Nature has evolved multiple enzymatic strategies for the degradation of plant cell wall polysaccharides, which are central to carbon flux in the biosphere and an integral part of renewable biofuels production. Many biomass-degrading organisms secrete synergistic cocktails of individual enzymes with one or several catalytic domains per enzyme, whereas a few bacteria synthesize large multi-enzyme complexes, termed cellulosomes, which contain multiple catalytic units per complex. Both enzyme systems employ similar catalytic chemistries; however, the physical mechanisms by which these enzyme systems degrade polysaccharides are still unclear. Here we examine a prominent example of each type, namely a free-enzyme cocktail expressed by the fungus Hypocrea jecorina and a cellulosome preparation secreted from the anaerobic bacterium Clostridium thermocellum. We observe striking differences in cellulose saccharification exhibited by these systems at the same protein loading. Free enzymes are more active on pretreated biomass and in contrast cellulosomes are much more active on purified cellulose. When combined, these systems display dramatic synergistic enzyme activity on cellulose. To gain further insights, we imaged free enzyme- and cellulosome-digested cellulose and biomass by transmission electron microscopy, which revealed evidence for different mechanisms of cellulose deconstruction by free enzymes and cellulosomes. Specifically, the free enzymes employ an ablative, fibril-sharpening mechanism, whereas cellulosomes physically separate individual cellulose microfibrils from larger particles resulting in enhanced access to cellulose surfaces. Interestingly, when the two enzyme systems are combined, we observe changes to the substrate that suggests mechanisms of synergistic deconstruction. Insight into the different mechanisms underlying these two polysaccharide deconstruction paradigms will eventually enable new strategies for enzyme engineering to overcome biomass rec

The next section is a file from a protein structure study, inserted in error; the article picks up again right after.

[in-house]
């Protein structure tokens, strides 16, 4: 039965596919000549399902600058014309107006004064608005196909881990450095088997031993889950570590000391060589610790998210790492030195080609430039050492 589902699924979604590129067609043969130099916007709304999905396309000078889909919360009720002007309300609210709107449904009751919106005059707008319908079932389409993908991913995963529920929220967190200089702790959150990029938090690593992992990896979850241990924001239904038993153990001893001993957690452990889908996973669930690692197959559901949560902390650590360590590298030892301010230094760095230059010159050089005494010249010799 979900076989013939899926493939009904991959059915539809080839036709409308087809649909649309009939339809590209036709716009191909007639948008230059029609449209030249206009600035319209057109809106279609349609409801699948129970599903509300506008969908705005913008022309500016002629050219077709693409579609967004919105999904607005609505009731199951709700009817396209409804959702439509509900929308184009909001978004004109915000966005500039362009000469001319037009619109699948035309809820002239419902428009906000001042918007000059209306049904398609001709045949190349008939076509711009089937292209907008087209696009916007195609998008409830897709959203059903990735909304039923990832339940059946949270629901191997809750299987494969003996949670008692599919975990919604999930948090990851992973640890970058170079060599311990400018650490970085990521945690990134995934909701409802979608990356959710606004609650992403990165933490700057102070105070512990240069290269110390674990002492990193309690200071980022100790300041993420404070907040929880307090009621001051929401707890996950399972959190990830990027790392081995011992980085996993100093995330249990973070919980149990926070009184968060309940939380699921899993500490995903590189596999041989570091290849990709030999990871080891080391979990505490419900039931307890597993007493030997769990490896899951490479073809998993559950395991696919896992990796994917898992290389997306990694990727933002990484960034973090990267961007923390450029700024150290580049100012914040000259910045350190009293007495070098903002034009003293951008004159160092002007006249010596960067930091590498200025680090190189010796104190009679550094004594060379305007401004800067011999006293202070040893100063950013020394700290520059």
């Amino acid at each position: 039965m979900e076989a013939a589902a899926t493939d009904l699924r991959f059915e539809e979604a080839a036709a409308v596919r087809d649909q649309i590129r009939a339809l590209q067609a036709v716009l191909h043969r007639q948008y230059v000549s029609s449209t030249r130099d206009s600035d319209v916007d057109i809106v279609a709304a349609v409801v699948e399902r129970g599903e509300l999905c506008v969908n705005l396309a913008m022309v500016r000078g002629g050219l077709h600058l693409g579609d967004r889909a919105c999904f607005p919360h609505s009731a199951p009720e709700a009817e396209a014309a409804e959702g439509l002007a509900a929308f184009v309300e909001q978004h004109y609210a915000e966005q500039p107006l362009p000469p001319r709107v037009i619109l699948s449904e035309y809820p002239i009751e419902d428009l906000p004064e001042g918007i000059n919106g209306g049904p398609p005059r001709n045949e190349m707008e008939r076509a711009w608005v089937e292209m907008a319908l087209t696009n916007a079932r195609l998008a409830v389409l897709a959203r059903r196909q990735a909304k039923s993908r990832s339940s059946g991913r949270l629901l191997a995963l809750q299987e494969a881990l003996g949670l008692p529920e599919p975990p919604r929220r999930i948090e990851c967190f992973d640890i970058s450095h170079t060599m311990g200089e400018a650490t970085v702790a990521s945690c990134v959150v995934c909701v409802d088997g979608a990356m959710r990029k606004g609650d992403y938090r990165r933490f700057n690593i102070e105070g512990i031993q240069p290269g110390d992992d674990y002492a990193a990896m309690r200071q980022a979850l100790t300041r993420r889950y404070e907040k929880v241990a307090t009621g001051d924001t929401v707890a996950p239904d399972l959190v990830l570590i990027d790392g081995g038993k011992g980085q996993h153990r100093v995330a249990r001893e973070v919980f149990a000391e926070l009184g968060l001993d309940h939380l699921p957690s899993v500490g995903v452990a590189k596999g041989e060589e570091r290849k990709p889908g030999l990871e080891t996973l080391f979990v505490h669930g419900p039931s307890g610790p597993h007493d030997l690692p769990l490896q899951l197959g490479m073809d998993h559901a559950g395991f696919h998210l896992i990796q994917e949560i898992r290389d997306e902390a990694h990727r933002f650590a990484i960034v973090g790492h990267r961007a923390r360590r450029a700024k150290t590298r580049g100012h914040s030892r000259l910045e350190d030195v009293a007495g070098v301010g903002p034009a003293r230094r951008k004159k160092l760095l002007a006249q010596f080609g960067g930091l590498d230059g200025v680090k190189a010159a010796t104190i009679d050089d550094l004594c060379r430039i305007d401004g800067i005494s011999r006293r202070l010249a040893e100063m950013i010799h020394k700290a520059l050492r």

Background: Many bacteria efficiently degrade lignocellulose yet the underpinning genome-wide metabolic and regulatory networks remain elusive. Here we revealed the "cellulose degradome" for the model mesophilic cellulolytic bacterium Clostridium cellulolyticum ATCC 35319, via an integrated analysis of its complete genome, its transcriptomes under glucose, xylose, cellobiose, cellulose, xylan or corn stover and its extracellular proteomes under glucose, cellobiose or cellulose. Results: Proteins for core metabolic functions, environment sensing, gene regulation and polysaccharide metabolism were enriched in the cellulose degradome. Analysis of differentially expressed genes revealed a "core" set of 48 CAZymes required for degrading cellulose-containing substrates as well as an "accessory" set of 76 CAZymes required for specific non-cellulose substrates. Gene co-expression analysis suggested that Carbon Catabolite Repression (CCR) related regulators sense intracellular glycolytic intermediates and control the core CAZymes that mainly include cellulosomal components, whereas 11 sets of Two-Component Systems (TCSs) respond to availability of extracellular soluble sugars and respectively regulate most of the accessory CAZymes and associated transporters. Surprisingly, under glucose alone, the core cellulases were highly expressed at both transcript and protein levels. Furthermore, glucose enhanced cellulolysis in a dose-dependent manner, via inducing cellulase transcription at low concentrations. Conclusion: A molecular model of cellulose degradome in C. cellulolyticum (Ccel) was proposed, which revealed the substrate-specificity of CAZymes and the transcriptional regulation of core cellulases by CCR where the glucose acts as a CCR inhibitor instead of a trigger. These features represent a distinct environment-sensing strategy for competing while collaborating for cellulose utilization, which can be exploited for process and genetic engineering of microbial celluloly